What Luther Said About His Own Name

“The first thing I ask is that people should not make use of my name and should not call themselves Lutherans but Christians. What is Luther? The teaching is not mine. Nor was I crucified for anyone. How did I, poor stinking bag of maggots that I am, come to the point where people call the children of Christ by my evil name?”

Martin Luther

For more quotes by Martin Luther see:

Martin Luther on Baptism

A Quote from Martin Luther

What Did Martin Luther Say about the Holy Spirit?

Martin Luther on False Teachers

When the devil sees that he cannot hurt the cause of the Gospel by destructive methods, he does it under the guise of correcting and advancing the cause of the Gospel. He would like best of all to persecute us with fire and sword, but this method has availed him little because through the blood of martyrs the church has been watered. Unable to prevail by force, he engages wicked and ungodly teachers who at first make common cause with us, then claim that they are particularly called to teach the hidden mysteries of the Scriptures to superimpose upon the first principles of Christian doctrine that we teach. This sort of thing brings the Gospel into trouble. May we all cling to the Word of Christ against the wiles of the devil, “for we wrestle not against flesh and blood, but against principalities, against powers, against the rulers of the darkness of this world, against spiritual wickedness in high places.”

Martin Luther

For more quotes by Martin Luther see:

Martin Luther on God’s Word

Martin Luther on Sin

Martin Luther Quote #2 on Facing Challenges

Martin Luther Quote about Advent

“For God’s ancient people that time was fulfilled with Christ’s advent in the flesh, and in like manner it is still being fulfilled in our daily life, whenever a person is illumined through faith, so that our serfdom and toil under the Law come to an end. For Christ’s advent in the flesh would be useless unless it wrought in us such a spiritual advent of faith. And verily, for this reason He came in the flesh, that He might bring about such an advent in the spirit. For unto all who before or after believed in Him thus coming in the flesh, even to them He is come. Wherefore, in virtue of such faith, to the fathers of old His coming was ever present.”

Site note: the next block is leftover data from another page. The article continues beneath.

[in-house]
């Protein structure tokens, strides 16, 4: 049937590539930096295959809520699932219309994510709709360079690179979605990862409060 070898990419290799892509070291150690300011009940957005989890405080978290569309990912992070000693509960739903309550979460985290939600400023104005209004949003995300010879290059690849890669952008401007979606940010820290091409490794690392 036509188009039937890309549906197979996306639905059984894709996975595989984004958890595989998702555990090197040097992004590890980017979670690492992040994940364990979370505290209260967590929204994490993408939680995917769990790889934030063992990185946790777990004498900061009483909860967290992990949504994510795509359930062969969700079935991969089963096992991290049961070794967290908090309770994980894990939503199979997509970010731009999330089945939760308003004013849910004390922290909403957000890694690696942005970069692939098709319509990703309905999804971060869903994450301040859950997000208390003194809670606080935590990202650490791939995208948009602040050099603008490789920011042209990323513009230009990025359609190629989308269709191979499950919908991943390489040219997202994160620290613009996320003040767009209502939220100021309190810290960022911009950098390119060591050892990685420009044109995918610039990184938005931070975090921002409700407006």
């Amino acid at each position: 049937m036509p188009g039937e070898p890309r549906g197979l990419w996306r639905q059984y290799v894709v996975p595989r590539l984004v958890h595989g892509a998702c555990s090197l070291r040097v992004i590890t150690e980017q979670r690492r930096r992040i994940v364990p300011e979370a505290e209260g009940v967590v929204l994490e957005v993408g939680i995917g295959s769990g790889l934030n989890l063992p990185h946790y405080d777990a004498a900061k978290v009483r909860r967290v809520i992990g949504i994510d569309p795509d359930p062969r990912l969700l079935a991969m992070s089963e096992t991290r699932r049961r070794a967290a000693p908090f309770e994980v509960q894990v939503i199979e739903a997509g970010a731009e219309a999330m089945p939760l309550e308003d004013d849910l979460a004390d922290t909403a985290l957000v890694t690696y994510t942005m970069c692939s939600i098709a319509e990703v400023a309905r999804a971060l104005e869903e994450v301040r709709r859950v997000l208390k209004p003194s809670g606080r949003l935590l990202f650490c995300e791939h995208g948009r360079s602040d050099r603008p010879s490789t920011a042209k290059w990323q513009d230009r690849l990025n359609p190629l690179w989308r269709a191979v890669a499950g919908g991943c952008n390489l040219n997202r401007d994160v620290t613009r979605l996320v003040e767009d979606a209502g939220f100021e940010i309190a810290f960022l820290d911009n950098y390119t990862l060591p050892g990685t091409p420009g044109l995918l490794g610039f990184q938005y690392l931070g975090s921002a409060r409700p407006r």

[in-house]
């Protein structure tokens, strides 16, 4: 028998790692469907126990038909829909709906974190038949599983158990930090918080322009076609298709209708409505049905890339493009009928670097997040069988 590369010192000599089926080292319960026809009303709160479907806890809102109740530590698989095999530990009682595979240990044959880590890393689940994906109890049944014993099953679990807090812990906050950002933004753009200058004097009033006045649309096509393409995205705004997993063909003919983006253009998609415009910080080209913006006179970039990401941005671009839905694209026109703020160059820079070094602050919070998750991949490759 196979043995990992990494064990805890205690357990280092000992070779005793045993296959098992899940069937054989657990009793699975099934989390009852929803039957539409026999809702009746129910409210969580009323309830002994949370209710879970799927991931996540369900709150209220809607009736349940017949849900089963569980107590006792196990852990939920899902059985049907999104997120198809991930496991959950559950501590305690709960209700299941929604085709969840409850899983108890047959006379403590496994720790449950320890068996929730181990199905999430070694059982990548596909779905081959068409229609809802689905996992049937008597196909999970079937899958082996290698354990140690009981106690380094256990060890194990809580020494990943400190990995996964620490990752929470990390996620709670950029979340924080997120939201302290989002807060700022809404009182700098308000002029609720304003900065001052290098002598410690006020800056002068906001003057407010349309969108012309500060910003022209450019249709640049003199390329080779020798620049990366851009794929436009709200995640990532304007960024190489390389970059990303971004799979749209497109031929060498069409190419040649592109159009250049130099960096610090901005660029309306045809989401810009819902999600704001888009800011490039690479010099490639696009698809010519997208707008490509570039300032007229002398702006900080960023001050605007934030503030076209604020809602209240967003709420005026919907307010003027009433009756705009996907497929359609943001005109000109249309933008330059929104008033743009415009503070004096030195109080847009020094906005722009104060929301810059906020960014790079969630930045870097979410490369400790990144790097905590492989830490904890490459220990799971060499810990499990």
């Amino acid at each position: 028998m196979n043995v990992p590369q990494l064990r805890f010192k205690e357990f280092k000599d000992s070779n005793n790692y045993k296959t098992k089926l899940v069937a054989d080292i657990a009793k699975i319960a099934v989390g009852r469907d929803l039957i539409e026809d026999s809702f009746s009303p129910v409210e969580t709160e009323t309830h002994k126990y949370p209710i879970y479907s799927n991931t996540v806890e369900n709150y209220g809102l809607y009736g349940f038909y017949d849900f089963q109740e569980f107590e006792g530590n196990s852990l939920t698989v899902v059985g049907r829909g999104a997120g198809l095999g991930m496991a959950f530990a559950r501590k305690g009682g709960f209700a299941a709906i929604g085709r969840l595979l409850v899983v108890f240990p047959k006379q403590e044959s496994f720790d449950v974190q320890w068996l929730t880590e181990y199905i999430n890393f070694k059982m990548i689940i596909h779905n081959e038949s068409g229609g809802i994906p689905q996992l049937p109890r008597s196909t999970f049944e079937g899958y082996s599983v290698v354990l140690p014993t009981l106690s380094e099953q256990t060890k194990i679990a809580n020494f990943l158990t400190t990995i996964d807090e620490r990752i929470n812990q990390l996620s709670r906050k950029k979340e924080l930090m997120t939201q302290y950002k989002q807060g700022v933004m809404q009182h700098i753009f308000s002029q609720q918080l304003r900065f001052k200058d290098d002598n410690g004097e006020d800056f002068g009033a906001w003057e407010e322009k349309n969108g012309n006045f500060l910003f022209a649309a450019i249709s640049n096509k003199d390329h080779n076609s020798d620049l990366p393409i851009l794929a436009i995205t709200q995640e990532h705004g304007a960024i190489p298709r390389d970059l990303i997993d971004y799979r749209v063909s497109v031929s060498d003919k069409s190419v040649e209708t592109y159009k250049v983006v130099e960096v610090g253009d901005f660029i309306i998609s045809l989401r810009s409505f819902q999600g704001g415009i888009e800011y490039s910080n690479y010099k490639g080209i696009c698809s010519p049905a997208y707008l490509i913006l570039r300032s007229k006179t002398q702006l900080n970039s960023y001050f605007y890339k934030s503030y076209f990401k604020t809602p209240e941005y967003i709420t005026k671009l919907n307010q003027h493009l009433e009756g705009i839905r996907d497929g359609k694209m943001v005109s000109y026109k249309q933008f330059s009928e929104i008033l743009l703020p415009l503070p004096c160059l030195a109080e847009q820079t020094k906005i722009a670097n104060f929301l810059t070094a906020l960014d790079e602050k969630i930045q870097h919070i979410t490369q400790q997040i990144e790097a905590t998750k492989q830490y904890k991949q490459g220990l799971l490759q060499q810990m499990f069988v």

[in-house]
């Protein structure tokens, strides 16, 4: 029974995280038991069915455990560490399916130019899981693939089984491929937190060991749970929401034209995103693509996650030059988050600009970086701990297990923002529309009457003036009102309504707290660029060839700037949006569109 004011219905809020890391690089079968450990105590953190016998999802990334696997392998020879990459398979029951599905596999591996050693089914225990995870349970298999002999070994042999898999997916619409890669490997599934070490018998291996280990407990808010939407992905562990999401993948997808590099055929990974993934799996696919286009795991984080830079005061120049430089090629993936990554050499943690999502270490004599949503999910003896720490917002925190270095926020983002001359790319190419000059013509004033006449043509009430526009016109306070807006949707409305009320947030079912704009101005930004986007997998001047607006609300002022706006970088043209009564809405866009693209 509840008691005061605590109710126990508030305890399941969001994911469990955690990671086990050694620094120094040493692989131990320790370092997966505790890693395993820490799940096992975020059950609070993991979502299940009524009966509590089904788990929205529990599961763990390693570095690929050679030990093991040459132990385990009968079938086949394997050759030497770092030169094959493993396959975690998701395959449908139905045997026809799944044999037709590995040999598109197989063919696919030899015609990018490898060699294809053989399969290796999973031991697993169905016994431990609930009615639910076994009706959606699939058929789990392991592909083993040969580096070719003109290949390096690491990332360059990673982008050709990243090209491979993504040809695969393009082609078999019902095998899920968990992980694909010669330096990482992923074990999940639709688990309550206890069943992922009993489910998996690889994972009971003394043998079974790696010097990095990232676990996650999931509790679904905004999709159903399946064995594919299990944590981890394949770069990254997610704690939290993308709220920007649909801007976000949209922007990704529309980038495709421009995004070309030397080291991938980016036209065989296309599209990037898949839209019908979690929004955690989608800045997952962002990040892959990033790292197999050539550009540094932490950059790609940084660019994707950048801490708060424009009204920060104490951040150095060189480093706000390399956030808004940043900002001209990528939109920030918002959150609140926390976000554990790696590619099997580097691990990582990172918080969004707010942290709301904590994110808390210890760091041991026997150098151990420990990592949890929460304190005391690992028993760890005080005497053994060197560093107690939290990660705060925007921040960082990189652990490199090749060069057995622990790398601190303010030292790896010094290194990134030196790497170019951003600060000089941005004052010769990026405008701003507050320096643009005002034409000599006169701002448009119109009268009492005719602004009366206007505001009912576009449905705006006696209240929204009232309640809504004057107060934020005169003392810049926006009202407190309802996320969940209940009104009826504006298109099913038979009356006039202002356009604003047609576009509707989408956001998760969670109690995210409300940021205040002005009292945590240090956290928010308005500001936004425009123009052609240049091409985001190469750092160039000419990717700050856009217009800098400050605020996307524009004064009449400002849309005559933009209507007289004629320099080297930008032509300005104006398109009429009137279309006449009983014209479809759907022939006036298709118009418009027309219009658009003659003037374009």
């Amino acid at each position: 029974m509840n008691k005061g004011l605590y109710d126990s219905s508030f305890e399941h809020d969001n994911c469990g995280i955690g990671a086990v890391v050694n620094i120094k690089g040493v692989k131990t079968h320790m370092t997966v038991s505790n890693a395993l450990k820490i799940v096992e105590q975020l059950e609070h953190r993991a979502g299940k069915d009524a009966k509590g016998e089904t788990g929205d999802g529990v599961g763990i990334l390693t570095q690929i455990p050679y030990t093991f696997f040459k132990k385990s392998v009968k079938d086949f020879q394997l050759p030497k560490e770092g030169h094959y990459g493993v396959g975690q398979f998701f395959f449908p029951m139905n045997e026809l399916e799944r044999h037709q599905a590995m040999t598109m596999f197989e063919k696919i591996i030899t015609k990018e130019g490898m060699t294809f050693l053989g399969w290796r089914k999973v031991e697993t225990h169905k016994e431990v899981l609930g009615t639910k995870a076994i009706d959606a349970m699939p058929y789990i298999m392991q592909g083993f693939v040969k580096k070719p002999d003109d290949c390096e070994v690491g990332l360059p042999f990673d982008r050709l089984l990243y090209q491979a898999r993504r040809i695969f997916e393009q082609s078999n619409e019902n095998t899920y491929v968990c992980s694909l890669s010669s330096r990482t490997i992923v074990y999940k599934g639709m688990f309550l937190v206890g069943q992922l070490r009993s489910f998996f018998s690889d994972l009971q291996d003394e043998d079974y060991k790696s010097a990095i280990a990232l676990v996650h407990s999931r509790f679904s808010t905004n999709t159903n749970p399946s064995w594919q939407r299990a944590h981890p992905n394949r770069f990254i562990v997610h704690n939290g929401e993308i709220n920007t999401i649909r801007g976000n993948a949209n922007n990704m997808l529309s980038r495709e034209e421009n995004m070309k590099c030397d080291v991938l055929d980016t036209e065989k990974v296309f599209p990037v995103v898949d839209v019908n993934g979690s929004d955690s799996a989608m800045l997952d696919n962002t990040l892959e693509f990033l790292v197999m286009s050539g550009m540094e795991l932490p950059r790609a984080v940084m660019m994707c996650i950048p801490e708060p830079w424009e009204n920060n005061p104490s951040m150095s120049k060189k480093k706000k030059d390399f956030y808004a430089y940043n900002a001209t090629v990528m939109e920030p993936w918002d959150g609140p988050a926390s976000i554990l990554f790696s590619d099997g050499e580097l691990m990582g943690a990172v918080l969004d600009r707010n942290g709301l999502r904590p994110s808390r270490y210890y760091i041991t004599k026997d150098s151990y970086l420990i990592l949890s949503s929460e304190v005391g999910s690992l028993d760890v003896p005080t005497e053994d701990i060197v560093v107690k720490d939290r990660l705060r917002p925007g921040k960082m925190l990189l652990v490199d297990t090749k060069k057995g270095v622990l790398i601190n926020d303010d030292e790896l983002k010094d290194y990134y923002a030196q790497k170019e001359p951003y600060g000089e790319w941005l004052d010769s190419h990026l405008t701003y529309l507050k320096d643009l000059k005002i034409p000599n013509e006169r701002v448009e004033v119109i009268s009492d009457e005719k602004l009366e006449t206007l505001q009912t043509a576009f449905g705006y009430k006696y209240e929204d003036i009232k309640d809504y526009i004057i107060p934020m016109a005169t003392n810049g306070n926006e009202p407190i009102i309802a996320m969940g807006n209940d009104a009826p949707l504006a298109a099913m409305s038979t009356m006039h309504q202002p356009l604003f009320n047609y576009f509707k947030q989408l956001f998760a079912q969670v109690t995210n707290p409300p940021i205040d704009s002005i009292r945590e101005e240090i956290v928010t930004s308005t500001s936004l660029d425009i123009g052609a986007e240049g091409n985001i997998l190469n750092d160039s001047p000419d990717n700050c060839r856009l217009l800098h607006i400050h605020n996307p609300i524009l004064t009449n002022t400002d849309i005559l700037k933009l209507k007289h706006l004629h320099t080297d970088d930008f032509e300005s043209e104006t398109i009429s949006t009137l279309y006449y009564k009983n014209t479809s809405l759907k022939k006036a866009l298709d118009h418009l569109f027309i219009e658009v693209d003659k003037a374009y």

Martin Luther

Martin Luther on Sin

“Either sin is with you, lying on your shoulders, or it is lying on Christ, the Lamb of God. Now if it is lying on your back, you are lost; but if it is resting on Christ, you are free, and you will be saved. Now choose what you want.”

Martin Luther

For more Martin Luther quotes see:

Martin Luther Quote on the Psalms #2

A Quote from Martin Luther

Martin Luther on Hope

Martin Luther on Sin

“If as God’s Son, Jesus shed His blood to redeem us and cleanse us from sin, and if we believe this, rubbing it under the devil’s nose whenever he tries to plague and terrify us with our sins, the devil will soon be beaten; he will be forced to withdraw and to stop pestering us.”

For more Martin Luther quotes see:

Martin Luther on Uncertainty

A Quote from Martin Luther

Martin Luther on Facing Challenges

Martin Luther on God’s Word

” We must make a great difference between God’s Word and the word of man. A man’s word is a little sound, that flies into the air and soon vanishes, but the word of God is greater than heaven and earth, yea, greater than death and hell, for it forms part of the power of God and endures everlastingly.”

Martin Luther